By Shannon Gallagher
Brian McDonald’s playful, layered collage paintings evoke a sense of humor within the viewer, playing on words and imagery while simultaneously delivering commentary on society, politics, and modern life. The characters and worlds he creates are reminiscent of outsider art, street art, and Dadaism, while maintaining a style that is uniquely his. McDonald, whose self-described visual aesthetic is “urban folk art,” said that his driving force is the feeling that art is the perfect vehicle for processing the world around him. “To me, it’s about making sense of the chaos of a dense, urban, consumerist society- finding a truth and a beauty in the messiness of life,” he explained.
In terms of creating the work, McDonald’s objective is linked to communication and spirituality. “My intention is to create a type of elusive visual poetry, one that reveals itself to the viewer over time and acts as a schema to inspire the viewer to make their own connections based on personal associations.” He relates making art with expression of one’s soul. “It’s like when I hear a particularly beautiful piece of music or read a really great book, or experience any kind of work that deeply resonates with my being… it touches something inside of me, and I almost feel like it’s a connection to God, in a spiritual and not a religious sense,” he said.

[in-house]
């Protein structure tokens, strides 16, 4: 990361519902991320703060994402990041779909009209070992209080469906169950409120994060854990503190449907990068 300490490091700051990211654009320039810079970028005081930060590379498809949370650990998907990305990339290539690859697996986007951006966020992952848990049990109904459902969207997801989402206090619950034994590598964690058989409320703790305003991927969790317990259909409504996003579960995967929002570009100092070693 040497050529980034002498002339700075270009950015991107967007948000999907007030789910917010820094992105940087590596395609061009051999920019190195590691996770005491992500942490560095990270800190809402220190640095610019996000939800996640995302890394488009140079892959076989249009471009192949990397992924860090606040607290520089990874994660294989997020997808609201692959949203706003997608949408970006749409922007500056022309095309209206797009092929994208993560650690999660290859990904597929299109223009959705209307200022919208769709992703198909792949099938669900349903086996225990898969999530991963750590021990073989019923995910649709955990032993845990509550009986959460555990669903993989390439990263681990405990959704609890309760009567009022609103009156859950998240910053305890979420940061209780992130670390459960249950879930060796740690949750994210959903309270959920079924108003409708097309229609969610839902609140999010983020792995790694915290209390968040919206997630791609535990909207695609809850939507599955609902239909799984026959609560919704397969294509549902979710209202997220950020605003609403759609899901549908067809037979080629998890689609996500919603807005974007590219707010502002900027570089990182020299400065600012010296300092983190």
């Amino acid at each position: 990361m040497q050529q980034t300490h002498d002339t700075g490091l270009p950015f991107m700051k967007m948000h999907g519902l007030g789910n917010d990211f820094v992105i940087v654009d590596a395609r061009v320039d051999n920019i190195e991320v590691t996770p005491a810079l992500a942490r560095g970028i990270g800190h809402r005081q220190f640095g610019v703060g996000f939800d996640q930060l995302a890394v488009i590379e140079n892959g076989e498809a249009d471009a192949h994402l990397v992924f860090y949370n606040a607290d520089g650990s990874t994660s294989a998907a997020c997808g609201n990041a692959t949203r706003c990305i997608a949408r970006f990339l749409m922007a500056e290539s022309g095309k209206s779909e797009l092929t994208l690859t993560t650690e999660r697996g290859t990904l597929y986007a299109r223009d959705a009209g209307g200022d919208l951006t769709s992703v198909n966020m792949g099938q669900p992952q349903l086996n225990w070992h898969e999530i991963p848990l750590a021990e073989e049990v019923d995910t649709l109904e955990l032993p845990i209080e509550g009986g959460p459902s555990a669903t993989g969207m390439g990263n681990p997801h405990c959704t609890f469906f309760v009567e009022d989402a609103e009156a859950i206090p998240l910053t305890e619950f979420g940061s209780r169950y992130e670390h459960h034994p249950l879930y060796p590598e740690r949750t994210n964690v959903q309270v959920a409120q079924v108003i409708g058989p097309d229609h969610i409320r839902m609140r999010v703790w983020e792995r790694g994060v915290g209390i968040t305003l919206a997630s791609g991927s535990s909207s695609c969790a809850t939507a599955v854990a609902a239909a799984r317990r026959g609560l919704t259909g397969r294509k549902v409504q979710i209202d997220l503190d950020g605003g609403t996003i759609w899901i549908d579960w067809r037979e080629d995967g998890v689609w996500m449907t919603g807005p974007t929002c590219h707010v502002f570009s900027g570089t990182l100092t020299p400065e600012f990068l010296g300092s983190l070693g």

McDonald, who studied languages (French and Italian) in college, always felt a creative urge, but was unsure of what it was. “I thought maybe I wanted to be a writer,” he said, “so I tried writing. But that wasn’t what I wanted. Then I tried making furniture, but that wasn’t it. One thing led to another, and eventually, I took a painting class. Within the first few days, I was hooked. It was like making magic,” he recalled.
One of the artist’s first main influences was the work of Jean-Michel Basquiat. “He really influenced a playful, urban, messy aesthetic that I totally embraced. In my work, I see elements of music’s influence, too. There’s a lot of depth, structure, movement, pattern, and rhythm present. Sometimes, I’ll be listening to music and I will think, “That’s exactly what I’m trying to achieve,” he said. McDonald also lists cartoons and dreams as major influences in his pieces. “Sometimes I think that I get my offbeat humor from watching cartoons, and also the idea of creating individual, self-contained worlds. The Simpsons was my favorite for a long time, and right now I’m watching Archer and Adventure Time,” he said.
Ideas are sparked from “constant collecting of images, text, and ephemera that I find interesting, funny, and/or quirky.” McDonald said that he never knows how, when, where, or even if an idea will be used. “Often times, I will make something, a figurative drawing, for example, thinking I will use it for a certain idea, but then it doesn’t really work for whatever reason, so I will scrap the idea, and repurpose the drawing in another piece.” The artist rarely has a finished idea in mind when he starts a new painting, preferring instead to work intuitively and let the piece guide him in the direction it wants to go.